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9. Production: Particular Factor Prices and... > 3. Entrepreneurship and Income

D. Market Calculation and Implicit Earnings

We have seen that a musician or a doctor earns wages without being an employee; the wages of each are implicit in the income that he receives, even though they are received directly from the consumers.

In the real world, each function is not necessarily performed by a different person. The same person can be a landowner and a worker. Similarly, a particular firm, or rather its owner or owners, may own land and participate in the production of capital goods. The owner may also manage his own firm. In practice, the different sources of income can be separated only by referring to these incomes as determined by prices on the market. For example, suppose that a man owns a firm which invests its capital, owns its own ground land, and produces a capital good, and that he manages the plant himself. He receives a net income over a year's period of 1,000 gold ounces. How can he estimate the different sources of his income? Suppose that he had invested 5,000 gold ounces in the business. He looks around at the economy and finds that what he can pretty well call the ruling rate of interest, toward which the economy is tending, is 5 percent. He then concludes that 250 gold ounces of his net income was implicit interest. Next, he estimates approximately what he would have received in wages of management if he had gone to work for a competing firm rather than engaging in this business. Suppose he estimates that this would have been 500 gold ounces. He then looks to his ground land. What could he have received for the land if he had rented it out instead of using it himself in the business? Let us say that he could have received 400 ounces in rental income for the land.

Now, our owner received a net money income, as landowner-capitalist-laborer-entrepreneur, of 1,000 gold ounces for the year. He then estimates what his costs were, in money terms. These costs are not his explicit money expenses, which have already been deducted to find his net income, but his implicit expenses, i.e., his opportunities forgone by engaging in the business. Adding up these costs, he finds that they total:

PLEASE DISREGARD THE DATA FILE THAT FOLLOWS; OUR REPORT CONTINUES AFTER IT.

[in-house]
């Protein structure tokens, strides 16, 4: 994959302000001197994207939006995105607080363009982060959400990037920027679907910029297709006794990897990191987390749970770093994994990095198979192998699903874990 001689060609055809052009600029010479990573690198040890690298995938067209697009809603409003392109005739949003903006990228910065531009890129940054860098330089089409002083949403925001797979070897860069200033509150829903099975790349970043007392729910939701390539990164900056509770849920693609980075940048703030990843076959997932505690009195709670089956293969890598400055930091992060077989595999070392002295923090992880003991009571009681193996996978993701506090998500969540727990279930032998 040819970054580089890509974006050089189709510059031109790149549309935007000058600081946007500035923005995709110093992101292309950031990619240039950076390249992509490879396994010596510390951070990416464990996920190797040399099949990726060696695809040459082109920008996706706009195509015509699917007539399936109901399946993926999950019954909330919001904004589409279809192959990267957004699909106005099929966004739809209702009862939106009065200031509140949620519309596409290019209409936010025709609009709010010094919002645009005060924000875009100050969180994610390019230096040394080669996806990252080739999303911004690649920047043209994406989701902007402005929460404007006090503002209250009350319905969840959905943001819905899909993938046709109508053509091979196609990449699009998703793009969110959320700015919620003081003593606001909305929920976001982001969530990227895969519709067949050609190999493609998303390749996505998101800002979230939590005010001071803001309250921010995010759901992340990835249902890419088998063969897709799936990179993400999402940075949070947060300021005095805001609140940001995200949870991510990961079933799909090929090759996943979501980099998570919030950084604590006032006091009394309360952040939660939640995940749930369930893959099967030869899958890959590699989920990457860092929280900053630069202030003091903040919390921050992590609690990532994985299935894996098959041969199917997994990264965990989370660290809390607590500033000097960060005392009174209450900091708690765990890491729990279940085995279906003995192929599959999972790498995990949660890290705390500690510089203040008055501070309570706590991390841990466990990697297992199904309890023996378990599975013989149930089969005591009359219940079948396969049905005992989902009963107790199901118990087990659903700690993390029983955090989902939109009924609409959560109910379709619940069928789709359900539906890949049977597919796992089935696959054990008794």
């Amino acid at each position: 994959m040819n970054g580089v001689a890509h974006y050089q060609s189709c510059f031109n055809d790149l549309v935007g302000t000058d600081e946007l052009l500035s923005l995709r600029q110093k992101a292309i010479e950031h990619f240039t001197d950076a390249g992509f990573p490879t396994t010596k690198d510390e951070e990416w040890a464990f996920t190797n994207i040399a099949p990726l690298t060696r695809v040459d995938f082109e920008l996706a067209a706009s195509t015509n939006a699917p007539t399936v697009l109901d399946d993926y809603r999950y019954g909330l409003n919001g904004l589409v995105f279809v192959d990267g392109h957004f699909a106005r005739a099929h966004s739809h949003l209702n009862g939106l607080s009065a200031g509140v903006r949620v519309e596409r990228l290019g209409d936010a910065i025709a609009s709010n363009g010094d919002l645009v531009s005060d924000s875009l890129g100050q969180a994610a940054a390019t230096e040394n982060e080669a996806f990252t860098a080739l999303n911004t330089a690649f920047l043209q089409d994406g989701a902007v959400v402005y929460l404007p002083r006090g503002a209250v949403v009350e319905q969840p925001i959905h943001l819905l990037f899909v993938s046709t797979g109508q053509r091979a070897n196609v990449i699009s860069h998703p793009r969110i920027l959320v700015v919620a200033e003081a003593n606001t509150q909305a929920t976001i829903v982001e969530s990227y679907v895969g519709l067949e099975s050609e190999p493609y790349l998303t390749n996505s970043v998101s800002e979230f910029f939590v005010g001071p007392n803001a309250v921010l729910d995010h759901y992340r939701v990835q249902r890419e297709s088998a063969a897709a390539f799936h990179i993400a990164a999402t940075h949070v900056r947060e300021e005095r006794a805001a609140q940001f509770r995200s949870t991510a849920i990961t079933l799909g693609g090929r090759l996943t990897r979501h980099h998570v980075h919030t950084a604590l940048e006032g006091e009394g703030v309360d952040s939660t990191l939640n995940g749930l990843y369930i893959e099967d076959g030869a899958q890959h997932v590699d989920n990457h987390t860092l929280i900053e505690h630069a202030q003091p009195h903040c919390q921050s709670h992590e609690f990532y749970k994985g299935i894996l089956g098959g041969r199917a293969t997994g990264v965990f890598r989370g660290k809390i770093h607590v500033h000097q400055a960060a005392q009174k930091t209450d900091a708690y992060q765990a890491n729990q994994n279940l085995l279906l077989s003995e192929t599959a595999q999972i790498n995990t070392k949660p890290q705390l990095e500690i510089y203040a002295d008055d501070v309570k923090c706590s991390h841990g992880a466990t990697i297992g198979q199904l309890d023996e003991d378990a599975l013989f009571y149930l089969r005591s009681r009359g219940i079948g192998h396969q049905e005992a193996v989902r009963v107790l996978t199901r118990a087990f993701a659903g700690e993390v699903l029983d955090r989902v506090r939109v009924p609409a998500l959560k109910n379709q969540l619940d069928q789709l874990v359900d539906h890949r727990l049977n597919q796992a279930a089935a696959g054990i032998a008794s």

Thus, the entrepreneur suffered a loss of 150 ounces over the period. If his opportunity costs had been less than 1,000, he would have gained an entrepreneurial profit.

It is true that such estimates are not precise. The estimates of what he would have received can never be wholly accurate. But this tool of ex post calculation is an indispensable one. It is the only way by which a man can guide his ex ante decisions, his future actions. By means of this calculation, he may realize that he is suffering a loss in this business. If the loss continues much longer, he will be impelled to shift his various resources to other lines of production. It is only by means of such estimates that an owner of more than one type of factor in the firm can determine his gains or losses in any situation and then allocate his resources to strive for the greatest gains.

A very important aspect of such estimates of implicit incomes has been overlooked: there can be no implicit estimates without an explicit market! When an entrepreneur receives income, in other words, he receives a complex of various functional incomes. To isolate them by calculation, there must be in existence an external market to which the entrepreneur can refer. This is an extremely important point, for, as we shall soon see in detail, this furnishes a most important limitation on the relative potential size of a single firm on the market.

For example, suppose we return for a moment to our old hypothetical example in which each firm is owned jointly by all its factor-owners. In that case, there is no separation at all between workers, landowners, capitalists, and entrepreneurs. There would be no way, then, of separating the wage incomes received from the interest or rent incomes or profits received. And now we finally arrive at the reason why the economy cannot consist completely of such firms (called “producers’ co-operatives”).54 For, without an external market for wage rates, rents, and interest, there would be no rational way for entrepreneurs to allocate factors in accordance with the wishes of the consumers. No one would know where he could allocate his land or his labor to provide the maximum monetary gains. No entrepreneur would know how to arrange factors in their most value-productive combinations to earn the greatest profit. There could be no efficiency in production because the requisite knowledge would be lacking. The productive system would be in complete chaos, and everyone, whether in his capacity as consumer or as producer, would be injured thereby. It is clear that a world of producers’ co-operatives would break down for any economy but the most primitive, because it could not calculate and therefore could not arrange productive factors to meet the desires of the consumers and hence earn the highest incomes for the producers.

  • 54. Another reason why an economy of producers’ co-operatives could not calculate is that every original factor would be tied indissolubly to a specific line of production. There can be no calculation where all factors are purely specific.
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